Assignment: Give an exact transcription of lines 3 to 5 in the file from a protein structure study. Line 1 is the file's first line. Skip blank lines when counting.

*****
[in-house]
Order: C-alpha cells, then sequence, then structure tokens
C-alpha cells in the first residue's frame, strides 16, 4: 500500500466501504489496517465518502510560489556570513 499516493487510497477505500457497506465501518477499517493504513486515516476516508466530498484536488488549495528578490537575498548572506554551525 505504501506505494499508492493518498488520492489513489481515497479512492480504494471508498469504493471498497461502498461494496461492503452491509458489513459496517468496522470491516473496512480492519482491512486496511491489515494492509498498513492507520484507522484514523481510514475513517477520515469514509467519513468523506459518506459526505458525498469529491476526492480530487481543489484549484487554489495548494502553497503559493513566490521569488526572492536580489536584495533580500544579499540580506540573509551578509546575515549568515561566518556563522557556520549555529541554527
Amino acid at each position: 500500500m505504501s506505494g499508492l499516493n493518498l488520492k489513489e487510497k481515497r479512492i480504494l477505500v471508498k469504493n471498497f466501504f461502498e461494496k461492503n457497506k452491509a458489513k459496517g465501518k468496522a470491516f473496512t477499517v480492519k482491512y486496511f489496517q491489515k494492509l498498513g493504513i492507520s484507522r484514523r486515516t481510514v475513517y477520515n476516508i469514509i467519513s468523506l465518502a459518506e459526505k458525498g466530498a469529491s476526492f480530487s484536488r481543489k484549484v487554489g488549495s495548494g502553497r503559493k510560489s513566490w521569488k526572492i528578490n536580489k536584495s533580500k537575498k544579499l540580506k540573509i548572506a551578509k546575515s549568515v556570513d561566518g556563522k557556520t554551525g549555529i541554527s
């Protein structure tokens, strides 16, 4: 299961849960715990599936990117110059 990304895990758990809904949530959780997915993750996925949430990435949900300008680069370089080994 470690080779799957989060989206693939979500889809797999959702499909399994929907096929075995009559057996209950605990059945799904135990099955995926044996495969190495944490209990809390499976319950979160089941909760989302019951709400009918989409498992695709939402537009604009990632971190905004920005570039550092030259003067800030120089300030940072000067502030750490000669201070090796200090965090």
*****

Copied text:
C-alpha cells in the first residue's frame, strides 16, 4: 500500500466501504489496517465518502510560489556570513 499516493487510497477505500457497506465501518477499517493504513486515516476516508466530498484536488488549495528578490537575498548572506554551525 505504501506505494499508492493518498488520492489513489481515497479512492480504494471508498469504493471498497461502498461494496461492503452491509458489513459496517468496522470491516473496512480492519482491512486496511491489515494492509498498513492507520484507522484514523481510514475513517477520515469514509467519513468523506459518506459526505458525498469529491476526492480530487481543489484549484487554489495548494502553497503559493513566490521569488526572492536580489536584495533580500544579499540580506540573509551578509546575515549568515561566518556563522557556520549555529541554527
Amino acid at each position: 500500500m505504501s506505494g499508492l499516493n493518498l488520492k489513489e487510497k481515497r479512492i480504494l477505500v471508498k469504493n471498497f466501504f461502498e461494496k461492503n457497506k452491509a458489513k459496517g465501518k468496522a470491516f473496512t477499517v480492519k482491512y486496511f489496517q491489515k494492509l498498513g493504513i492507520s484507522r484514523r486515516t481510514v475513517y477520515n476516508i469514509i467519513s468523506l465518502a459518506e459526505k458525498g466530498a469529491s476526492f480530487s484536488r481543489k484549484v487554489g488549495s495548494g502553497r503559493k510560489s513566490w521569488k526572492i528578490n536580489k536584495s533580500k537575498k544579499l540580506k540573509i548572506a551578509k546575515s549568515v556570513d561566518g556563522k557556520t554551525g549555529i541554527s
């Protein structure tokens, strides 16, 4: 299961849960715990599936990117110059 990304895990758990809904949530959780997915993750996925949430990435949900300008680069370089080994 470690080779799957989060989206693939979500889809797999959702499909399994929907096929075995009559057996209950605990059945799904135990099955995926044996495969190495944490209990809390499976319950979160089941909760989302019951709400009918989409498992695709939402537009604009990632971190905004920005570039550092030259003067800030120089300030940072000067502030750490000669201070090796200090965090």